Thomas Robert Malthus (1766-1834) was an English cleric whose ideas on population and political economy have had a profound influence on modern economic thought. In this Very Short Introduction, Donald Winch considers the context in which Malthus wrote, examines why his work matters, and why it remains so controversial.
The weather affects everyone on Earth, influencing both our day-to-day decisions and long term plans for leisure and work. But the Earth's weather systems are extremely complex, and conditions and events may have an effect 'half a world away'. Storm Dunlop explores the processes at work behind our daily weather.
For over a hundred years 'the avant-garde' has been the most influential concept in modern art; its impact on the history of modern culture has been profound. In this Very Short Introduction, David Cottington explores why the avant-garde carries so much authority, and places it within the context of western modernity and capitalist culture.
Drawing on a mixture of science and history, Prof Lord John Krebs looks at the development of food and the four great transitions that affected the way we eat. From issues such as the obesity crisis and sustainable agriculture to food scares and the role of new technologies, Krebs provides a fascinating exploration of the history of human food.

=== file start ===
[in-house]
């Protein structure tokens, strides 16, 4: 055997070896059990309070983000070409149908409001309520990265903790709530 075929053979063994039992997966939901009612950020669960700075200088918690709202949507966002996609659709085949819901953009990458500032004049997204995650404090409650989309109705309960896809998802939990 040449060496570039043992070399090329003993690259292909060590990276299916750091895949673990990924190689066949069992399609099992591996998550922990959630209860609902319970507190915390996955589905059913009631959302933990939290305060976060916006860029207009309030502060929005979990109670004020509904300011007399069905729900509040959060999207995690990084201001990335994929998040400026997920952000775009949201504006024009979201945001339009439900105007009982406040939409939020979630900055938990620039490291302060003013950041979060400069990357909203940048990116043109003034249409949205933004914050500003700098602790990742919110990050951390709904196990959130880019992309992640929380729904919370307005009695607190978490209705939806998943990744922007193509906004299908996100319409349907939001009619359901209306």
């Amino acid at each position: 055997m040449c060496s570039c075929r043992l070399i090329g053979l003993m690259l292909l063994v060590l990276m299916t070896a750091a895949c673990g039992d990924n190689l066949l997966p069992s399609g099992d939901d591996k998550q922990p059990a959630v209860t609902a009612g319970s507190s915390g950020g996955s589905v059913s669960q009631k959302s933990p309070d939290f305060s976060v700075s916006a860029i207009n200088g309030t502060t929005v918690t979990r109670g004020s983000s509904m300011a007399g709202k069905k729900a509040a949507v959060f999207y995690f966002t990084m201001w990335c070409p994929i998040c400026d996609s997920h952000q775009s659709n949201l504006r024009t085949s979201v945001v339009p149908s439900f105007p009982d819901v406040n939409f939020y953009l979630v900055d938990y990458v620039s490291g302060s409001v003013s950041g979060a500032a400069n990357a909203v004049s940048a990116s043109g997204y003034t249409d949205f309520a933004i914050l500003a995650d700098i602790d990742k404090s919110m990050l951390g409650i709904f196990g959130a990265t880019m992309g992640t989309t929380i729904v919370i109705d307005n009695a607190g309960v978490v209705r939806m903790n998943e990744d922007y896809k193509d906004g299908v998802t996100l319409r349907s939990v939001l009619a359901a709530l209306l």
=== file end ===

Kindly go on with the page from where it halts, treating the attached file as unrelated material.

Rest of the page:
In this Very Short Introduction, Mark Maslin looks at all aspects of climate, from the physical and chemical factors that drive it and how climate differs from weather, to how climate has affected human settlements and the cyclic features of it. He ends with a look at climate change and our current approaches to solving it.
Since the mid-19th century crime fiction has been one of the most popular sub-genres of the novel. In this Very Short Introduction, Richard Bradford explores its origins and the features that define its varied style. He considers its role in popular culture around the world and considers why its classification as 'literature' is still ambiguous.
From the schools of ancient times to the present day, Gary Thomas looks at how and why education evolved as it has. By exploring some of the big questions, he examines the ways in which schools work, considers the differences around the world, and concludes by considering the future of education worldwide.